I was watching Amazon’s action TV show when I realized something. The newly streaming eight-episode series is about a tough guy rolling into a small town and opening a can of whup-ass on the local bad guys. This, I thought, is The A-Team. To be precise, it’s a single episode of The A-Team.
Season 1 of Reacher covers only one novel from the series of books on which it’s based, and season 2 — just confirmed by Amazon — will presumably do the same. But in the 1980s, TV heroes walked into a whole new adventure every week.
In other words, what takes Jack Reacher an entire season of hour-long episodes, the A-Team used to do in an hour (minus ad breaks).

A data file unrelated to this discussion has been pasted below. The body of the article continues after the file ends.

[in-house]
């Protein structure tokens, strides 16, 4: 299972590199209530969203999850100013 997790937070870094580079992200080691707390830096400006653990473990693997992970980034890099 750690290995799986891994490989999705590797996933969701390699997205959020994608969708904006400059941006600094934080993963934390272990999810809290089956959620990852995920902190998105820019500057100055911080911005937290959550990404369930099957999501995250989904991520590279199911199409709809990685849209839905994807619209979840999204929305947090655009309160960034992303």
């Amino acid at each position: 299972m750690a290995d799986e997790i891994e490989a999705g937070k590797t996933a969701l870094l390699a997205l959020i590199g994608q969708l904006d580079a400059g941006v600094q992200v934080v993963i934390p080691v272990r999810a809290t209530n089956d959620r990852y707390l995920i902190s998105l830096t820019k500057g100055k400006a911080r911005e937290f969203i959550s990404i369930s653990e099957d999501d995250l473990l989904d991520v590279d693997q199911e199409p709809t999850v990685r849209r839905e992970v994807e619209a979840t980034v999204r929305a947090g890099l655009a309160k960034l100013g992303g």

That same day, my wife and I watched the first episode of Inventing Anna, a Netflix series dramatizing the true story of infamous scammer Anna Sorokin. It looked arch and irreverent, so we decided to keep watching. But first — and I know you do this too — we checked how long it was.
Nine episodes? Sorry, but that’s way too much.
No shade to either of these shows, but it feels like too many current TV shows are spun out of not enough story. Seriously, not every story needs eight or nine or 10 episodes.
Television creators repeatedly tell us the beauty of our prestige TV era is the open-endedness. A television series gives space and time to explore the depth and breadth of a story, developing character arcs over years and unfolding events without the time constraints of a movie….